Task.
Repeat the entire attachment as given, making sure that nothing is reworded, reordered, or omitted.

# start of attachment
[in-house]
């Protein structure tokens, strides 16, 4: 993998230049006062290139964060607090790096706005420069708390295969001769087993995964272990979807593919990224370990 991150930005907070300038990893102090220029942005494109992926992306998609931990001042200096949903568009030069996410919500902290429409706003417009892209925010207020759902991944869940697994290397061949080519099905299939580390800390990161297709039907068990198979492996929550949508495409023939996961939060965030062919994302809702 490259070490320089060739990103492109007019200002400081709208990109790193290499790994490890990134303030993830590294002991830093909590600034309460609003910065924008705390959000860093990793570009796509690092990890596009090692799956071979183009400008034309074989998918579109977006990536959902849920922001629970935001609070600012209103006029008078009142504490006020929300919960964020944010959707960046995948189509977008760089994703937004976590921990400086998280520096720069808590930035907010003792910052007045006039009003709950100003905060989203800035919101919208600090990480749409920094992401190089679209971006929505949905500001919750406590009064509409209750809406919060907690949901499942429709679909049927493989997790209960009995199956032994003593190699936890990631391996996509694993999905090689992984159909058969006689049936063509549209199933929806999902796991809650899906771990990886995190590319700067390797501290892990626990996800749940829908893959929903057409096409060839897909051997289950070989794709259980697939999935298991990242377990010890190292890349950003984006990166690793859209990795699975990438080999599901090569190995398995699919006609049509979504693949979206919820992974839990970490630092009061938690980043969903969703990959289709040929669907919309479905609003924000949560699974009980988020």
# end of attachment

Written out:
[in-house]
């Protein structure tokens, strides 16, 4: 993998230049006062290139964060607090790096706005420069708390295969001769087993995964272990979807593919990224370990 991150930005907070300038990893102090220029942005494109992926992306998609931990001042200096949903568009030069996410919500902290429409706003417009892209925010207020759902991944869940697994290397061949080519099905299939580390800390990161297709039907068990198979492996929550949508495409023939996961939060965030062919994302809702 490259070490320089060739990103492109007019200002400081709208990109790193290499790994490890990134303030993830590294002991830093909590600034309460609003910065924008705390959000860093990793570009796509690092990890596009090692799956071979183009400008034309074989998918579109977006990536959902849920922001629970935001609070600012209103006029008078009142504490006020929300919960964020944010959707960046995948189509977008760089994703937004976590921990400086998280520096720069808590930035907010003792910052007045006039009003709950100003905060989203800035919101919208600090990480749409920094992401190089679209971006929505949905500001919750406590009064509409209750809406919060907690949901499942429709679909049927493989997790209960009995199956032994003593190699936890990631391996996509694993999905090689992984159909058969006689049936063509549209199933929806999902796991809650899906771990990886995190590319700067390797501290892990626990996800749940829908893959929903057409096409060839897909051997289950070989794709259980697939999935298991990242377990010890190292890349950003984006990166690793859209990795699975990438080999599901090569190995398995699919006609049509979504693949979206919820992974839990970490630092009061938690980043969903969703990959289709040929669907919309479905609003924000949560699974009980988020």